The Tree Syrups of Canada
A traditional sugar shack in Quebec. (Josiane Farand/Photos.com)
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It’s no wonder the sugar maple is on Canada’s flag. A maple of the (genus Acer), it is also known as the hard, black, or rock maple and has been here for eons. It was the First Nations people who taught colonists how to make syrup from the tree’s sap. Maple syrup was an important commercial product until around 1875 in Canada. Nowadays, however, it is considered more of a luxury product because of the price.
Sap-producing trees are to be found practically coast to coast in Canada, as well as in Yukon and Alaska. They range from the birch trees my brother once drank sap from after cutting a gash in the bark with an axe (he studied forestry at the University of New Brunswick) to the Quebec maple sugar shacks we visited in our childhood, as well as the sugar shack within Ottawa’s city limits and on through the Prairies and British Columbia, where large-leaf maples now produce sap for syrup-making, especially on Vancouver Island.
Although fairly new to Canadians, birch syrup is also made in the Scandinavian countries and in Russia, Ukraine, and Belarus, from different varieties of birch. It is a prized product in Canada, now made for sale by approximately 14 producers. It can be made from the sap of the numerous species of birch (genus Betula) that are found in forests coast to coast, especially from the gray birch of eastern Canada (which grows to a height of 35 feet) and the paper or canoe birch of the Northern United States and Canada (which grows to a height of up to 100 feet).
Sap runs intermittently for periods of up to six weeks in spring. It prefers sunny days and cool nights and when it is flowing, the sweet maple sap, or birch sap with its wintergreen taste, is caught in buckets then strained, boiled down to concentrate it, and sold in bottles or cans.
When my family lived in Appleton, Ontario, there were four tall maple trees on our property. I wanted to show my young son how easy it was to make syrup, so we tapped two of the trees, then boiled the sap in our kitchen and lo and behold, we produced our own syrup. It is not advisable to do, though, because there is a sticky resin that goes up in the steam and it can coat your kitchen. That is why boiling is done in sugar shacks.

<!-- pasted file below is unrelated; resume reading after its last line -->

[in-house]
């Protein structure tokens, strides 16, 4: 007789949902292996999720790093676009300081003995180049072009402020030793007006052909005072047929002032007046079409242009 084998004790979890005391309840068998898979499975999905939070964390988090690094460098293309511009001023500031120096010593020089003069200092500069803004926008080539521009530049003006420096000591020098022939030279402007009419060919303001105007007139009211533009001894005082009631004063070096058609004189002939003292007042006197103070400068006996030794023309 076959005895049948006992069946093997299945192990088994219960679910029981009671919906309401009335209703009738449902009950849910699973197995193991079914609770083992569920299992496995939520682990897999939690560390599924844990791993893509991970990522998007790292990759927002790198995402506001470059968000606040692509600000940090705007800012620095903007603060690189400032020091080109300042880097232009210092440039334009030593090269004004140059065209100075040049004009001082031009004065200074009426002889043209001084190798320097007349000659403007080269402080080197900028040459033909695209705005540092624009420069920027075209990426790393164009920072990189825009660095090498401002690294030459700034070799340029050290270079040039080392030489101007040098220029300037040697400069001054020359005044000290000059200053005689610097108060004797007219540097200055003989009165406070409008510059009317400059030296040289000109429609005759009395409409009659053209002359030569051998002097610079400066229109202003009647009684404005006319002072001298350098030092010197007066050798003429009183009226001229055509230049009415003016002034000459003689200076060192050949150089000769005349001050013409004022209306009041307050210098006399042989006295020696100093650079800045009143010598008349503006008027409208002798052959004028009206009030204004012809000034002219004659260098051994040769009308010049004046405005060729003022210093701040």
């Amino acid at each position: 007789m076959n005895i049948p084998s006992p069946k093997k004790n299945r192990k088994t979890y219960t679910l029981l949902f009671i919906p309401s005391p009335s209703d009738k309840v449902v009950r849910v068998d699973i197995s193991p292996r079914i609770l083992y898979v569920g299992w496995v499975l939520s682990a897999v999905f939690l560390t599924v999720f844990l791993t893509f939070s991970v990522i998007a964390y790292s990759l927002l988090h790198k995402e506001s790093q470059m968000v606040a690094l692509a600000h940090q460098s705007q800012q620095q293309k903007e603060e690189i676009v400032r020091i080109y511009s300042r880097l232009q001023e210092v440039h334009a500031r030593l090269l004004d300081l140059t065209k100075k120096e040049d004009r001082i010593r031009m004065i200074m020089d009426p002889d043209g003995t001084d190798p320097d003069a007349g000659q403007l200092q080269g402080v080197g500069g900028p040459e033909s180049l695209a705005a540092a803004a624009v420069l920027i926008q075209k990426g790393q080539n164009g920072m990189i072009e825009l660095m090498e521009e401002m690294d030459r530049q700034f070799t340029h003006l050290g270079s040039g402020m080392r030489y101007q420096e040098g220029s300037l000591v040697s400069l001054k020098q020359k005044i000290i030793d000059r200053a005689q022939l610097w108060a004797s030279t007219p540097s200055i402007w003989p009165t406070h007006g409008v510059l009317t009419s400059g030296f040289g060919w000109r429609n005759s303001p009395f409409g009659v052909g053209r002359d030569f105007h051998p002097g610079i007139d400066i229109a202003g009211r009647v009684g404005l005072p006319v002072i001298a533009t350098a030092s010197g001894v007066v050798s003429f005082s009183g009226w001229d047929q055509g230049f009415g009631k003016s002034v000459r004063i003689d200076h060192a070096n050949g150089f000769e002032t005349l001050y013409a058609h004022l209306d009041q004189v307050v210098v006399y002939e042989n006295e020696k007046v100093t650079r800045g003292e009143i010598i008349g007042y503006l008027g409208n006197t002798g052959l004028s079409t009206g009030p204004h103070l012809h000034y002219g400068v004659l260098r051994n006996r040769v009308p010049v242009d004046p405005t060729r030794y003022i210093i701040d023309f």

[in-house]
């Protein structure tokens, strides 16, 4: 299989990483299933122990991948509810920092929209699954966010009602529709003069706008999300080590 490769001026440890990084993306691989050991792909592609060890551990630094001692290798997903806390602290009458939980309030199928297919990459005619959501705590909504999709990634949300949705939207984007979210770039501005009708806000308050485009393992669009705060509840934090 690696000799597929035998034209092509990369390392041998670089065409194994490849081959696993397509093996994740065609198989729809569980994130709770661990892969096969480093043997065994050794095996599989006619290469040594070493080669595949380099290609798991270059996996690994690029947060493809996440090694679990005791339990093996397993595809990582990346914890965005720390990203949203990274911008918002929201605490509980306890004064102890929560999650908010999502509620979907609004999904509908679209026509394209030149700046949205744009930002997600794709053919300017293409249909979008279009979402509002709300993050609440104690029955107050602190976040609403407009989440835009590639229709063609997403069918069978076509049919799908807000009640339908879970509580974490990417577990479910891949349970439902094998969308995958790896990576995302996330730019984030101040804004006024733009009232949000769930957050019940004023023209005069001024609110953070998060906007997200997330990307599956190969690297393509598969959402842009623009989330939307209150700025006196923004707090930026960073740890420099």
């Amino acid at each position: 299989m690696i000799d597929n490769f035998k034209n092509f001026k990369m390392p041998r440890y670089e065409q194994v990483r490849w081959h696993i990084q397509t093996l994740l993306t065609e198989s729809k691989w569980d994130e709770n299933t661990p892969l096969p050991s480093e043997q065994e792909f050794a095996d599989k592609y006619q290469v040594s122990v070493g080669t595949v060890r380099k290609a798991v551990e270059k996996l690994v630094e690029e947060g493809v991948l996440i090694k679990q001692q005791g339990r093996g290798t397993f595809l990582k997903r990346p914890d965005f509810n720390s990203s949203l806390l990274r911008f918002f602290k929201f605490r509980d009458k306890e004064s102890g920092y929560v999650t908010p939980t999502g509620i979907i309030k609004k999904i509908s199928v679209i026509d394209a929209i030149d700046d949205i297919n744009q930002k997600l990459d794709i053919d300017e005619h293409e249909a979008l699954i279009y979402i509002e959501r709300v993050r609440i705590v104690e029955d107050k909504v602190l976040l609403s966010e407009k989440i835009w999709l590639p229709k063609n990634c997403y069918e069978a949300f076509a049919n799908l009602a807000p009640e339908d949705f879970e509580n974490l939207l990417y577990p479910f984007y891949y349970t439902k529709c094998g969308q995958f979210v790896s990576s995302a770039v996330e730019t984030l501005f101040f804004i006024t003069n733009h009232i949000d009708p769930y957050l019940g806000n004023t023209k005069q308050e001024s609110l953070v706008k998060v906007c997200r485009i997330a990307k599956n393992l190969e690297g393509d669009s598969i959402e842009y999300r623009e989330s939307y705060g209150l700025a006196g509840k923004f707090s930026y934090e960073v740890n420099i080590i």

It takes approximately 85 to 150 litres of birch sap to make a litre of syrup, whereas only half that amount of maple sap is needed to make the same amount of syrup.
Maple Cream Candy
500 ml (2 cups) maple syrup
5 ml (1 tsp) vanilla
Boil maple syrup over very low heat without stirring until it reaches the late thread stage, 111º C (233º F). Cool to around 43º C (110º F), about an hour, without stirring. Add vanilla and beat until it becomes light in colour and fluffy and is stiff enough to hold its shape. Mould into patties or balls and cover tightly when cool.
Creamy Maple Syrup Dressing
250 ml (1 cup) mayonnaise
125 ml (1/2 cup) pure maple syrup
50 ml (1/4 cup) apple cider vinegar
Mix ingredients together. Chill and serve with salad.
Maple French Toast
125 ml (1/2 cup) maple syrup
75 ml (1/3 cup) milk
1 ml (1/4 tsp) salt
2 ml (1/2 tsp) vanilla
6 slices day-old French bread, 1 cm (1/2-inch) thick
25 ml (2 tbsp) butter
Beat together syrup, eggs, milk, salt and vanilla. Place slices in a single layer in a 33 x 23 cm (13 x 9-inch) dish. Pour batter evenly over bread. Cover and refrigerate for 3 hours or overnight. Melt butter on griddle and add slices. Brown on each side. Serve with maple syrup, maple butter, or maple jelly. Makes six servings.
Recipes courtesy of the Ontario Maple Syrup Producers Association from their cookbook, “Simply Maple Cookbook” (www.ontariomaple.com)
Birch Orange BBQ Sauce
Juice and pulp of 2 to 3 oranges
Juice of 1 lime
50 ml (1/4 cup) birch syrup
1/2 onion, chopped
25 ml (2 tbsp) soy sauce
2 cloves garlic, minced
25 ml (2 tbsp) fresh parsley, minced
5 ml (1 tsp) paprika
Puree all ingredients in a food processor and enjoy, especially with salmon or chicken.
Receipe courtesy of Kahiltna Birchworks, Alaska (www.alaskabirchsyrup.com)
Susan Hallett is an award-winning writer and editor who has written for The Beaver, The Globe & Mail, Wine Tidings, and Doctor’s Review, among others. She is currently the European editor of Taste & Travel International. Email: firstname.lastname@example.org